In an article, published in the Penrose Pictorial Annual in 1912-13, titled “When was photography introduced into the East?’ Lawton describes in detail how by chance he unearthed, a camera, and other equipment and materials related to the daguerreo process in a rubbish dump at the headquarters of the ACM at Vadukottai, Jaffna. Lawton’s discovery throws an interesting light on the early use of the daguerreotype in Jaffna:

“Here I found many years ago, during my early days of photographic study, a complete set of Daguerreotype apparatus as described in a scientific journal of 1839, with polishing machines, appurtenances of vaporizing with iodine and mercury, and some polished metallic silver -surfaced plates.

“The date of the importation of this set I could not have ascertained, but as it retained the hinged front door of the dark slide, operated by semi-circular handles from the back, which was very soon improved upon by the substitution of the sliding shutter, it should have been made by 1840 or so. Certain it is that Daguerreotype process was demonstrated to the students in the early forties, for one of them a Tamil of great scientific attainments had opened a studio in Main Street of Jaffna and supplied photographs by the Daguerreotype process.”

Portrait of Swaminathan Kandiah Lawton (1851-1921) and (top right) his son K.R. Lawton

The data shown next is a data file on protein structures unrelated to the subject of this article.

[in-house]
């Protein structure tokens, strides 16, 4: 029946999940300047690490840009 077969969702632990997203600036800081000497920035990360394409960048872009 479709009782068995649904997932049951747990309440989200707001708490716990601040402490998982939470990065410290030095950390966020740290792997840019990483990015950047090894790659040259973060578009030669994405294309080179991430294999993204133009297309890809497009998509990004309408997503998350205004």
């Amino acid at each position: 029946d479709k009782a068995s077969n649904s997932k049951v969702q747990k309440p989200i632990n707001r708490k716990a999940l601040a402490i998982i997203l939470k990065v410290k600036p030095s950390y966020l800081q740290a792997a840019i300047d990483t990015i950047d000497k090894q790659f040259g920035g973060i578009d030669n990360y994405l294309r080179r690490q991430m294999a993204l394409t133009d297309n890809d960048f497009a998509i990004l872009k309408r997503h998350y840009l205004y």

Lawton further adds- “It is therefore almost certain that the first photographic Camera to travel to the East was a Daguerreotype one referred to above and its first home the Ottley Hall of the Batticota Seminary.”

The Tamil of great attainment Lawton refers to, can be certainly identified as Henry Martyn who had a thorough knowledge of mathematics and chemistry and was equipped with a mind to cope with technical issues.

Martyn first enrolled as a student at the Vadukottai School and later as a seminary teacher between 1832-1843. When in 1853 the dagurreotype process, camera, chemicals and material were offered to Martyn, by the official of the American Christian Mission College at the Ottley Hall Vadukottai (spelt originally as Batticota) he disentangled the process within a few hours. To record this historic event Martyn managed to take a group portrait image of the students and teachers attending this meeting.